Creativity has been rigorously studied in people of all ages. Whether it is in children and education or adults and business, experts are making a career of trying to understand what it is and what value it may hold. Of course, it was initially understood as a competency of artists. Now it’s blazing a path through the business world of competitive innovation. Currently we see that creativity is not a skill that some people have and others do not. It can be experienced in any age and across all areas of life. When deciding how to spend time with children, it is worth drawing on both artistic practices and modern research for support.
Fostering imagination and creativity has been one of the aims of Aardvark Arts, a non profit organization based in Wrocław. Projects developed for youth and children explores the intersection of art, culture, technology and education. One of its initiatives is Creative Summer, an arts program day camp for children 8-15. Participants choose what they want to explore and are encouraged to make bold artistic choices and take creative risks.
Seth Compton, Aardvark Arts founder and director, shared a set of “creative moves,” along with the examples of how they were animated in workshops from the 1st edition of Creative Summer in 2018.
Play is the stick that stirs the drink. It is the basis of all art, games, books, sports, movies, fashion, fun, and wonder—in short, the basis of what we think of as civilization.
At the heart of any activity must be joy. Find the joy. With the smallest encouragement, even competitive children will begin to play for the sake of playing, rather than winning. Re-examine the rules, the task, the materials. Ask children if we can make the game, the out come, the process better… or different. Reflect. Can everyone enjoy this activity? How can we include more people in this game? Explore. Question. Let the imagination go.
In Space music, an electronic music class, children did not need to be given an instruction book to figure out how to use a synthesizer, computer and speakers. Gentle guidance by the leader to help get them started was all the children needed before their natural ability to play got them going. Before long the children realized that if everyone was pressing buttons at the same time it didn’t sound like music. Again, the leader stepped in to introduce some music fundamentals, beat, melody, vocals, and rhythm. The children’s own playfulness led them to blend DYI instruments, field recordings, and sound apps to literally eventually produce soundscapes that were out of this world!
Don’t just steal the style, steal the thinking behind the style. You don’t want to look like your heroes, you want to see like your heroes. – Austin Kleon, Steal Like an Artist
Do not copy. But get inspired. Look, observe, see what you like and apply it to what you do. A chef can look to a chemist, a toymaker to an architect, or a snowboarder to an aeronautical engineer for ideas to improve their work.
One of the classes at camp was called Steal like an artist. The leader shared big movements in art history with the children: Picasso, Dali, Pollock. By examining form, technique and materials the children were in turn inspired to create new artwork. Stolen inspiration led to individual implementation.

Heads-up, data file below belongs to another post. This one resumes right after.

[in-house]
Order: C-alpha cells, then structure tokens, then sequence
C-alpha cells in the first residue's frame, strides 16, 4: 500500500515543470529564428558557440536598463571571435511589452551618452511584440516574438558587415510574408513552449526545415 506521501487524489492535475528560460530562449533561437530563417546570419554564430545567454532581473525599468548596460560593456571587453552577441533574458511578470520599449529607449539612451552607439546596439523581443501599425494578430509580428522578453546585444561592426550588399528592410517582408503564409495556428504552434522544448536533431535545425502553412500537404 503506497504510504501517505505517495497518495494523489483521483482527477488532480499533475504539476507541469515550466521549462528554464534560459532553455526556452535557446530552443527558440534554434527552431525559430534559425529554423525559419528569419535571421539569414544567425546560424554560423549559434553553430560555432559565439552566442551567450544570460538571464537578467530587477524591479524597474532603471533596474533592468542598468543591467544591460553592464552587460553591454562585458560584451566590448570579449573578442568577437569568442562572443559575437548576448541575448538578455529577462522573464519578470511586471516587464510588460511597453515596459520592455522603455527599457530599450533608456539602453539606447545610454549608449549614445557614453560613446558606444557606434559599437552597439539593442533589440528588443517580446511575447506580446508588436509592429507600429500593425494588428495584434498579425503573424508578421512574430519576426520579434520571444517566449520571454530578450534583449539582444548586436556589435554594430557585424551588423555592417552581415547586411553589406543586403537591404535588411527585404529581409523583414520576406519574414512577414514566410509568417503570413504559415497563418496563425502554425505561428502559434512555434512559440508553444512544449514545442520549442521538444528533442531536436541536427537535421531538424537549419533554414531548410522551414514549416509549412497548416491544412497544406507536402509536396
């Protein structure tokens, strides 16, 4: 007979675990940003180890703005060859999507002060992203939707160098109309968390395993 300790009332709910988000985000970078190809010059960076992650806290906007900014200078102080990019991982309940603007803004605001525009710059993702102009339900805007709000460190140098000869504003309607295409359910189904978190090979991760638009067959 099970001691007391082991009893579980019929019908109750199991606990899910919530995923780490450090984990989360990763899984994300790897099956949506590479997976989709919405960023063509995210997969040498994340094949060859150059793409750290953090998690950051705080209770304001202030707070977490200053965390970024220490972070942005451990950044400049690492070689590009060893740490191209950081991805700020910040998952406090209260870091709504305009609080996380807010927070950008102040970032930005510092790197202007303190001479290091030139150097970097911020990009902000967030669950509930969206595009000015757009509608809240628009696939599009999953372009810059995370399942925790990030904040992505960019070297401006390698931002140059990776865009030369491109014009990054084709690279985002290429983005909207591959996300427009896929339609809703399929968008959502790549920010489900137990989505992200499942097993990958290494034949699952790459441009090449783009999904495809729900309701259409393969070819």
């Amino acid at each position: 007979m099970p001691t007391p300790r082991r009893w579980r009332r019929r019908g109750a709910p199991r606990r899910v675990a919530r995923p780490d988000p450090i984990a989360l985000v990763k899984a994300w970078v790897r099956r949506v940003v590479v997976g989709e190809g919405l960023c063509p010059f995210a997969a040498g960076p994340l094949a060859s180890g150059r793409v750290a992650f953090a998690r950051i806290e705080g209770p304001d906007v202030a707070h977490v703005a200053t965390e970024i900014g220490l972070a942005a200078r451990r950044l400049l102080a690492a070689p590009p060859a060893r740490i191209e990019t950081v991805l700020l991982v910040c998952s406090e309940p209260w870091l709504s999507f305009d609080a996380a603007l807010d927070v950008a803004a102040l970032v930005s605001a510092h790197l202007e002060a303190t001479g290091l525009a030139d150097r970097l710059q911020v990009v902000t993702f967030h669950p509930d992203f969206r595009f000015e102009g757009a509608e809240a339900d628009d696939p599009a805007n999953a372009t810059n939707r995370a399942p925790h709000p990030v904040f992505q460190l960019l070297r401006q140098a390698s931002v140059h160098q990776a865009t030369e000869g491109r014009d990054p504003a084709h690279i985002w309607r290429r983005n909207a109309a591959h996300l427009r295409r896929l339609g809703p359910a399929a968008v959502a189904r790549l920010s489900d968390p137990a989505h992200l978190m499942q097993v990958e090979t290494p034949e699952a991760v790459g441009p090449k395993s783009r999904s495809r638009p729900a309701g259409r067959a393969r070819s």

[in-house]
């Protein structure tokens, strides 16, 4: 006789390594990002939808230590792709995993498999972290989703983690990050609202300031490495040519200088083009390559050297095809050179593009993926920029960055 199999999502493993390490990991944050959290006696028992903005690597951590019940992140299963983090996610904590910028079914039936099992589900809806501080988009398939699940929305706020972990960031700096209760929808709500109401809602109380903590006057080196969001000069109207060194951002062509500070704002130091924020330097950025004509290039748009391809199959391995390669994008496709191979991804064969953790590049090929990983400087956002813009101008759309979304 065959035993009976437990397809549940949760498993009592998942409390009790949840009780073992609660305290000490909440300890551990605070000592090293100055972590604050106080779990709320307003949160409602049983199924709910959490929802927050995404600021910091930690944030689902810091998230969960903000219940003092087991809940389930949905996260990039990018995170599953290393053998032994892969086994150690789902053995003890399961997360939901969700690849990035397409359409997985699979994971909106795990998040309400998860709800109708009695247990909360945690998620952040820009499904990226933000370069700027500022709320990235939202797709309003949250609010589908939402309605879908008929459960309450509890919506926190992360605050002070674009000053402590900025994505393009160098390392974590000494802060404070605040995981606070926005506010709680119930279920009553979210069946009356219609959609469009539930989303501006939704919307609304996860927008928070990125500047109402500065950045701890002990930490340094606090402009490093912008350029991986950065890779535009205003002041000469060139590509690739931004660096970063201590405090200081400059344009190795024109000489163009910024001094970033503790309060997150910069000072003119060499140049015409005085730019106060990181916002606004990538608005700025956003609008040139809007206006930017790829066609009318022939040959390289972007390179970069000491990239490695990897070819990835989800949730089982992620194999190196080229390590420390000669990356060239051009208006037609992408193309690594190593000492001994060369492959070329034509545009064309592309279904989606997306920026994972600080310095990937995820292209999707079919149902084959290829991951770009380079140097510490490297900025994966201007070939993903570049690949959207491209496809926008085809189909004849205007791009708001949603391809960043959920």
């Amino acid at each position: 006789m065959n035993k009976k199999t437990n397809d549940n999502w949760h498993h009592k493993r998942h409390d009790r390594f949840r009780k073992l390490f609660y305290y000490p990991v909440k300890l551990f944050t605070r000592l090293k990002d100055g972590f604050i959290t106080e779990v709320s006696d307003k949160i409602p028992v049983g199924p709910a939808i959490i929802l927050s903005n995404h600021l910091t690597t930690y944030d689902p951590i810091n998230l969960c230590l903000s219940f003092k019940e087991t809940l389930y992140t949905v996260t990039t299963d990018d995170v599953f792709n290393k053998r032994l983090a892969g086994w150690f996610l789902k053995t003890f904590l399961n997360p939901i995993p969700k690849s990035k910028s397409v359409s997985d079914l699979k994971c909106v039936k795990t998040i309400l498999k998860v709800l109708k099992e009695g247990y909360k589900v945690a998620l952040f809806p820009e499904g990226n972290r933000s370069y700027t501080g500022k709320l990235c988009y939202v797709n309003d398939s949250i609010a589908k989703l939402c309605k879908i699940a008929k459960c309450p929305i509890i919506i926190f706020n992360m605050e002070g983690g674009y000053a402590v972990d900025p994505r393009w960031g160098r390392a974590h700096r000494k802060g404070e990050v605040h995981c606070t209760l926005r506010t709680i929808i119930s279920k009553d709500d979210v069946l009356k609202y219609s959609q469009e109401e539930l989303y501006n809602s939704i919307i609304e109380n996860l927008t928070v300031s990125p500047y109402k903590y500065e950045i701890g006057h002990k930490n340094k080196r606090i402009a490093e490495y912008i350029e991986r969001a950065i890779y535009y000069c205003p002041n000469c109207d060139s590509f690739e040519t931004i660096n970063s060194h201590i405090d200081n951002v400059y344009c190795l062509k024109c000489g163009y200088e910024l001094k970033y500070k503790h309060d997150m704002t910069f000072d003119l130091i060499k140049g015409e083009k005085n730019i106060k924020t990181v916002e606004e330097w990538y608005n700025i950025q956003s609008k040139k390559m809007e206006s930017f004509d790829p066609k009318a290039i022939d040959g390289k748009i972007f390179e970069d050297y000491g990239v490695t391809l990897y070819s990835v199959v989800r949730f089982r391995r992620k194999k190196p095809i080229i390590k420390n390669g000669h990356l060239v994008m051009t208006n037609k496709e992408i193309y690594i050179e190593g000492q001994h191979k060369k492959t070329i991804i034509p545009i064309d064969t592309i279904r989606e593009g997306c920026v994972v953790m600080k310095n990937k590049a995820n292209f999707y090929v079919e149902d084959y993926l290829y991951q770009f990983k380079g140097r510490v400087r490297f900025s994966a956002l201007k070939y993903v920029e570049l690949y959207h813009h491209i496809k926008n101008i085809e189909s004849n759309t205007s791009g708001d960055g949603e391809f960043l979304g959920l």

“Being creative involves doing something … Creativity involves outting your imagination to work. In a sense, creativity is applied imagination. Ken Robinson, Out of Our Minds
MAKE IT! Just do it. Turn vision and ideas into reality. See what you have, make a plan and roll up sleeves. Here is a danger. Children and adults will often feel a rush of excitement leading to this moment of creation. And their first experiments do not turn out as planned. That is part of the deal. Plan for this. Expect it. Change the plan if it doesn’t work. Or if you don’t like it. Or if you have an idea to improve it. But eventually you will need to move on to the next thing which will get better.
In We are designers children were given a design task: create a toy, imagine a new animal, invent a machine to solve a problem. They had to create a process of iteration. Take their idea, examine the materials, and rethink their plan. Going back to the drawing board is a good habit to
develop for any process. Our first ideas are rarely our best.
Flow is being completely involved in an activity for its own sake. The ego falls away. Time flies. Every action, movement, and thought follows inevitably from the previous one, like playing jazz. – Mihaly Csikszentmihalyi, Flow
Creativity has been interrogated over the years. New research leads to new practices and thinking. But there is one thread of research which artists and scientists have not revised: allowing for uninterrupted time. Channelling our attention can be hard today with devices and constant connections. But this skill lets us get deeper into a process. When focused, we can see higher levels of mastery and complexity. Being in a flow of controlled attention circles back to the first “creative move” and allows us to find more joy in what we are doing.
Time and slow steps were the key feature of Paper Animation. The tasks was to make a 2D animation. The steps were clear. There was immediate feedback. Either the children made progress or they didn’t. The drive and motivation to achieve the tack was instantly recognizable. Children would run into the room and get started instantly. If they didn’t they wouldn’t have a finished piece. These effects of slow work were simply amazing!
We hope this inspired you to explore some new fields, or maybe smile at the thought of what you’ve already created. Remember, “creativity is a way of living life, no matter our vocation or how we earn our living” – Madeleine L’Engle.